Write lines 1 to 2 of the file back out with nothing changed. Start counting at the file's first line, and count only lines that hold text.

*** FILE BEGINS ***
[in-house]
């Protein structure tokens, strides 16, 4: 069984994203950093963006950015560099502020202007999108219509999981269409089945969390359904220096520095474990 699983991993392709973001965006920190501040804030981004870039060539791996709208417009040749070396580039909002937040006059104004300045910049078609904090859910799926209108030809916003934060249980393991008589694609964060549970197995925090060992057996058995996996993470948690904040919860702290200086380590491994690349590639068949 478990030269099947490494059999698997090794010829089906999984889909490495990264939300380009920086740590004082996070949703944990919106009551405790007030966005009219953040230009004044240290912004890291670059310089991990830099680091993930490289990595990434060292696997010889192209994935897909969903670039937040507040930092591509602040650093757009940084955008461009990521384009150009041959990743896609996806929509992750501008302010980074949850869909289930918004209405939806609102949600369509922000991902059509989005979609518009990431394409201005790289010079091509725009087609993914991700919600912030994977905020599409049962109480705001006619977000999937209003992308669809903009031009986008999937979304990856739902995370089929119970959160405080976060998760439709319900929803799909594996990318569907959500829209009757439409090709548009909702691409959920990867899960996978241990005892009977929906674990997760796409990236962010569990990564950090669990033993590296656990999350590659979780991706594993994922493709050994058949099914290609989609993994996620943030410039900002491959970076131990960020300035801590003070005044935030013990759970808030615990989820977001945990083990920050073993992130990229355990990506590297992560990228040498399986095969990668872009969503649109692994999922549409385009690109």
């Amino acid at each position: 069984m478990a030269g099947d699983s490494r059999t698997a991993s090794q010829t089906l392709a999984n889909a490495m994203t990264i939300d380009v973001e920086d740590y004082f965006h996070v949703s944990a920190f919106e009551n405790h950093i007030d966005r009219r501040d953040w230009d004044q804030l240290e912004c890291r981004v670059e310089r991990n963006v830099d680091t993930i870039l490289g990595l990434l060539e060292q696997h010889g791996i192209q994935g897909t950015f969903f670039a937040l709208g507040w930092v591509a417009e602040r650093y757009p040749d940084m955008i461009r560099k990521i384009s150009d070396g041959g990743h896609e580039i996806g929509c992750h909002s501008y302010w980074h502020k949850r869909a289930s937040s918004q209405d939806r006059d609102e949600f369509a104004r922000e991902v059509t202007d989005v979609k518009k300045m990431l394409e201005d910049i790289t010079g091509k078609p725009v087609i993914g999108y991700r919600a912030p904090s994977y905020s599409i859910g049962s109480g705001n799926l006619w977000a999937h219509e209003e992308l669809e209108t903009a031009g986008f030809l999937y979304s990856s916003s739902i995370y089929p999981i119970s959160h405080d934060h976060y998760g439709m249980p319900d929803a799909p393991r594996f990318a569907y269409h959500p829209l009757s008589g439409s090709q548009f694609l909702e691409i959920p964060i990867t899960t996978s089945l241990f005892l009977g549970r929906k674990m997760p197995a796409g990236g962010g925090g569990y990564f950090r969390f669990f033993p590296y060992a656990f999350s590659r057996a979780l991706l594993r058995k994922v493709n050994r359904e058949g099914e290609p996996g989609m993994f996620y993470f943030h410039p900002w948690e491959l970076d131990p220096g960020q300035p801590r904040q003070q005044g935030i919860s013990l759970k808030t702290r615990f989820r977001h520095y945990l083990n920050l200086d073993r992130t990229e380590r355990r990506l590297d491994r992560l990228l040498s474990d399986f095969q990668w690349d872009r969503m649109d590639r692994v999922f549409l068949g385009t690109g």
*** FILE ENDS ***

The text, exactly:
[in-house]
């Protein structure tokens, strides 16, 4: 069984994203950093963006950015560099502020202007999108219509999981269409089945969390359904220096520095474990 699983991993392709973001965006920190501040804030981004870039060539791996709208417009040749070396580039909002937040006059104004300045910049078609904090859910799926209108030809916003934060249980393991008589694609964060549970197995925090060992057996058995996996993470948690904040919860702290200086380590491994690349590639068949 478990030269099947490494059999698997090794010829089906999984889909490495990264939300380009920086740590004082996070949703944990919106009551405790007030966005009219953040230009004044240290912004890291670059310089991990830099680091993930490289990595990434060292696997010889192209994935897909969903670039937040507040930092591509602040650093757009940084955008461009990521384009150009041959990743896609996806929509992750501008302010980074949850869909289930918004209405939806609102949600369509922000991902059509989005979609518009990431394409201005790289010079091509725009087609993914991700919600912030994977905020599409049962109480705001006619977000999937209003992308669809903009031009986008999937979304990856739902995370089929119970959160405080976060998760439709319900929803799909594996990318569907959500829209009757439409090709548009909702691409959920990867899960996978241990005892009977929906674990997760796409990236962010569990990564950090669990033993590296656990999350590659979780991706594993994922493709050994058949099914290609989609993994996620943030410039900002491959970076131990960020300035801590003070005044935030013990759970808030615990989820977001945990083990920050073993992130990229355990990506590297992560990228040498399986095969990668872009969503649109692994999922549409385009690109």